It's rare for anyone to get through their entire driving career without at least one infraction. But when it happens to you, it can seem like the end of the world, particularly if you've been required to get SR-22 insurance. Technically, it goes hand-in-hand with your current policy, and it gets filed to guarantee the state that you're insured. In most cases, you're only required to have it in place for three years. Here are five easy tips for getting your driving record cleaned up ASAP with your SR-22.
Notify Your Insurance Company Immediately
As soon as you find out that you're required to have an SR-22 filed with your policy, pick up the phone and let your insurance company know right away. They don't have any way of knowing otherwise, and skipping this crucial step can eventually result in the loss of your license.
It's important to note that not all insurance companies can file the SR-22 for you. If your insurer is unable to do this, you'll need to find a company that can and cancel your previous policy.
This is generally not a problem for most people, but suppose you're in a delicate situation. Maybe you have an uncle who works as an agent who sold you the policy, and you don't want him to find out about the SR-22. But you also don't want to have to cancel the policy, so you assume that you can just get the SR-22 with a different company. Unfortunately, this situation will cause you to have two concurrent policies, called duplicate insurance, and it's not allowed. You need to have the SR-22 and your insurance coverage with one company and one company only.
Keep Your Certificate In the Car
When you get your SR-22 certificate from a site like http://www.car-ins.com, you need to put it in the car you drive and leave it there at all times. If you get pulled over for any reason and you don't have the certificate with you, it can be treated the same as driving without proof of insurance, causing you to face fines and other serious consequences.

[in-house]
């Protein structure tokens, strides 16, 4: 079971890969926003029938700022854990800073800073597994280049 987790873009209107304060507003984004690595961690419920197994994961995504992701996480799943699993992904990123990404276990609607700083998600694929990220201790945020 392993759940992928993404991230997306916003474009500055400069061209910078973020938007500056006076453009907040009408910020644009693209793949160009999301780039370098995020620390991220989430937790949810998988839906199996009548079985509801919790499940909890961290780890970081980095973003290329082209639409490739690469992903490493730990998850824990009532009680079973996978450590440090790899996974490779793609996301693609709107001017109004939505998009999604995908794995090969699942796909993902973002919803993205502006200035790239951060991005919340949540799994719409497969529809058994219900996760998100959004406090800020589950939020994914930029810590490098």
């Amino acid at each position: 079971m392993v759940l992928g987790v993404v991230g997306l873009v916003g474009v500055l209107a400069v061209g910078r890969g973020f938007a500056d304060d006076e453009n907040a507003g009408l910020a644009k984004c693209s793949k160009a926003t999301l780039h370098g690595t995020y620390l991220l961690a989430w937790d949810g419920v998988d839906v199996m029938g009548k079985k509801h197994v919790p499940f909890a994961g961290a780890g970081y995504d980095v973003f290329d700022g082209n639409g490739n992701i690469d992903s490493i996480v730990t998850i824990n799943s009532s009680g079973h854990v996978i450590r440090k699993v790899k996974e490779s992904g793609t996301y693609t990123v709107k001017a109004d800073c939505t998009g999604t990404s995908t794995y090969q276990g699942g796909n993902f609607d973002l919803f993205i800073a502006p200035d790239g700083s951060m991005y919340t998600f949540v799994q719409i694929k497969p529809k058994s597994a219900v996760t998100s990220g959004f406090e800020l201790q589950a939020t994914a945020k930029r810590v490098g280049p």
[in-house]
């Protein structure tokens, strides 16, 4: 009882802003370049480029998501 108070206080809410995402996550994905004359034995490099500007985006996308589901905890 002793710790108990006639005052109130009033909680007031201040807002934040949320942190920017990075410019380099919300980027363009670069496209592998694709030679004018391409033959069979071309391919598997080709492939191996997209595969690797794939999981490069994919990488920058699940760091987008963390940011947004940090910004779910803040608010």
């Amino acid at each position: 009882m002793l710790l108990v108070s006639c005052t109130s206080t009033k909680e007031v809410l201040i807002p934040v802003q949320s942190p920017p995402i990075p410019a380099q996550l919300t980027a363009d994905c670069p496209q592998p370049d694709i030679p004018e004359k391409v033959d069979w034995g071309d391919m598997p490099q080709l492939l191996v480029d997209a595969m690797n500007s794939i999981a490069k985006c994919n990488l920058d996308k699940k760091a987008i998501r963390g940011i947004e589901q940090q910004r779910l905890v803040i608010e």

Tell Your Insurance Company When You Move to Another State
Whether you've decided to move out of state for personal reasons or you've relocated for your job, be sure to let your insurance company know.
Here's how it generally works: you need to meet the requirements for the state in which the violation occurred as well as satisfy the remaining time for the SR-22 in the new state in which you reside. This usually entails finding an insurance company that is legally authorized to file the SR-22s in both states.
Keep in mind that the DMVs in each state use a national database to communicate with each other. So if you move to another state with the assumption that you can simply get a new license there with a new policy and leave the SR-22 off the policy, your name will likely come up flagged in the system.
This can sometimes seem a little tricky, but the best way to handle it is to let your insurance company know that you are moving, and they should be able to tell you what to do.
Don't Miss a Payment
Suppose money is a little tight and you need to skip a payment, assuming that you can just double up the next month. Do whatever you have to do to get that payment in on time. If you don't, your insurance company could let the state know and cancel your policy. Then you'd have to start the clock ticking on the SR-22 all over again. There's also a possibility you could lose your license, so it's definitely not worth the risk.
Don't Cancel Your Policy, Even If You Sell Your Car
Canceling your insurance and SR-22 for any reason is not a good idea. It can result in the loss of your license and your insurance, fines from the state, and even jail time if you get in an accident and cause injuries.
And this includes special situations like no longer owning a vehicle.
If you decide to get rid of your car altogether, don't cancel your insurance or SR-22. Instead, find out if your state requires something called a non-owner SR-22 policy. This will give you privileges to drive a friend or family member's car on special occasions. This type of policy will only protect you against liability, meaning that if you get in an accident that's your fault, it won't cover damages to you and your car, but it will cover damages to the other driver and their car.
Keep in mind, you may not qualify for a non-owner SR-22 policy if someone else in your home owns a vehicle or if you have a family member or friend who gives you a car to drive regularly. In these situations, you will probably need to keep your regular SR-22 insurance policy.